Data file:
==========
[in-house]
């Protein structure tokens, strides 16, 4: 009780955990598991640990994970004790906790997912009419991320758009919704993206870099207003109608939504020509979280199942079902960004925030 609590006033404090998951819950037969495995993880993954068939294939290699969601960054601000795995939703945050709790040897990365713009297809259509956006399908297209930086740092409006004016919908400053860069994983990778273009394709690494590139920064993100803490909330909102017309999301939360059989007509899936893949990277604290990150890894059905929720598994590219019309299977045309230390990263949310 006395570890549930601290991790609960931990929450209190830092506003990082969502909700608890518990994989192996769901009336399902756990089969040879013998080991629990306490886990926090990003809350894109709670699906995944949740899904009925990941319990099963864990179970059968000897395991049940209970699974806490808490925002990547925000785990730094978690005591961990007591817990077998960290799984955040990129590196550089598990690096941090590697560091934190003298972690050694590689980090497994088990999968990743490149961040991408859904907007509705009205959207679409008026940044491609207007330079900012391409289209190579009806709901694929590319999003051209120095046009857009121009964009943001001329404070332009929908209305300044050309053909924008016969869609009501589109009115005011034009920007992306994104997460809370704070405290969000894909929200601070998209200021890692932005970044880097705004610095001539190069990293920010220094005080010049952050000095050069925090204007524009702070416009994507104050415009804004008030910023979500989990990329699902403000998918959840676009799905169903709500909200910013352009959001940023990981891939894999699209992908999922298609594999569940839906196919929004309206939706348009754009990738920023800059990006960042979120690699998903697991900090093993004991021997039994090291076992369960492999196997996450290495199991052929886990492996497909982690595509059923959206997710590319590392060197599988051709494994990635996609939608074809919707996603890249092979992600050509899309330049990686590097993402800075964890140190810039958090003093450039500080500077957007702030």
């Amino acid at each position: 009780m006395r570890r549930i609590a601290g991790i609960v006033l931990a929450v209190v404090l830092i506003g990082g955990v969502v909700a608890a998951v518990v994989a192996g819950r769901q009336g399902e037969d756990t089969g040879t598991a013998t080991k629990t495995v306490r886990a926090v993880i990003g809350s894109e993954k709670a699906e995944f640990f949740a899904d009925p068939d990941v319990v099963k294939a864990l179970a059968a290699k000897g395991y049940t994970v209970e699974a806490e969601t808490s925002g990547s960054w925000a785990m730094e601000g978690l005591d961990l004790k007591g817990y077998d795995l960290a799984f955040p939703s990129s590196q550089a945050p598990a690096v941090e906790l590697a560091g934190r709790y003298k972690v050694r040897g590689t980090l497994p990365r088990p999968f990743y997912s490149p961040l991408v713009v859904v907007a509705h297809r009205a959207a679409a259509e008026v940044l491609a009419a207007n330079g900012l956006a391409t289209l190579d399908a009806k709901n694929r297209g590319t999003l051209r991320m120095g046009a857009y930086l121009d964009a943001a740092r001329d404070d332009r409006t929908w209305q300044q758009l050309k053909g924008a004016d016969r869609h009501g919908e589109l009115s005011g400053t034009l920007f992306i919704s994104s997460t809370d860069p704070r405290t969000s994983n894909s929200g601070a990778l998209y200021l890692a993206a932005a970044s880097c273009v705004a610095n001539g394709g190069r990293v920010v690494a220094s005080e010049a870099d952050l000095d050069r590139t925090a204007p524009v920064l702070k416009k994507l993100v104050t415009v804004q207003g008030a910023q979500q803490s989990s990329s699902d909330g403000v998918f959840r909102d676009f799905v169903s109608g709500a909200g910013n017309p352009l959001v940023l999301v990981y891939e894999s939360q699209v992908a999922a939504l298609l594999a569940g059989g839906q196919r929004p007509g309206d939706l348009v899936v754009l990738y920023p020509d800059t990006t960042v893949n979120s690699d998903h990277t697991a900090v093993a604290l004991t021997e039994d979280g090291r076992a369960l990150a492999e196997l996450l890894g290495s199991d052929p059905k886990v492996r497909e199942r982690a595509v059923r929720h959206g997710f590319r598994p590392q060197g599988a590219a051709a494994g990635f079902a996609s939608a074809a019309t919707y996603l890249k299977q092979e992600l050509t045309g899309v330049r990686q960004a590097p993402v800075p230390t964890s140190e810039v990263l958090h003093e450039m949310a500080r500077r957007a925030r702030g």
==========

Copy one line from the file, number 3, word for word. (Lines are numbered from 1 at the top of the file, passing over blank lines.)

């Amino acid at each position: 009780m006395r570890r549930i609590a601290g991790i609960v006033l931990a929450v209190v404090l830092i506003g990082g955990v969502v909700a608890a998951v518990v994989a192996g819950r769901q009336g399902e037969d756990t089969g040879t598991a013998t080991k629990t495995v306490r886990a926090v993880i990003g809350s894109e993954k709670a699906e995944f640990f949740a899904d009925p068939d990941v319990v099963k294939a864990l179970a059968a290699k000897g395991y049940t994970v209970e699974a806490e969601t808490s925002g990547s960054w925000a785990m730094e601000g978690l005591d961990l004790k007591g817990y077998d795995l960290a799984f955040p939703s990129s590196q550089a945050p598990a690096v941090e906790l590697a560091g934190r709790y003298k972690v050694r040897g590689t980090l497994p990365r088990p999968f990743y997912s490149p961040l991408v713009v859904v907007a509705h297809r009205a959207a679409a259509e008026v940044l491609a009419a207007n330079g900012l956006a391409t289209l190579d399908a009806k709901n694929r297209g590319t999003l051209r991320m120095g046009a857009y930086l121009d964009a943001a740092r001329d404070d332009r409006t929908w209305q300044q758009l050309k053909g924008a004016d016969r869609h009501g919908e589109l009115s005011g400053t034009l920007f992306i919704s994104s997460t809370d860069p704070r405290t969000s994983n894909s929200g601070a990778l998209y200021l890692a993206a932005a970044s880097c273009v705004a610095n001539g394709g190069r990293v920010v690494a220094s005080e010049a870099d952050l000095d050069r590139t925090a204007p524009v920064l702070k416009k994507l993100v104050t415009v804004q207003g008030a910023q979500q803490s989990s990329s699902d909330g403000v998918f959840r909102d676009f799905v169903s109608g709500a909200g910013n017309p352009l959001v940023l999301v990981y891939e894999s939360q699209v992908a999922a939504l298609l594999a569940g059989g839906q196919r929004p007509g309206d939706l348009v899936v754009l990738y920023p020509d800059t990006t960042v893949n979120s690699d998903h990277t697991a900090v093993a604290l004991t021997e039994d979280g090291r076992a369960l990150a492999e196997l996450l890894g290495s199991d052929p059905k886990v492996r497909e199942r982690a595509v059923r929720h959206g997710f590319r598994p590392q060197g599988a590219a051709a494994g990635f079902a996609s939608a074809a019309t919707y996603l890249k299977q092979e992600l050509t045309g899309v330049r990686q960004a590097p993402v800075p230390t964890s140190e810039v990263l958090h003093e450039m949310a500080r500077r957007a925030r702030g």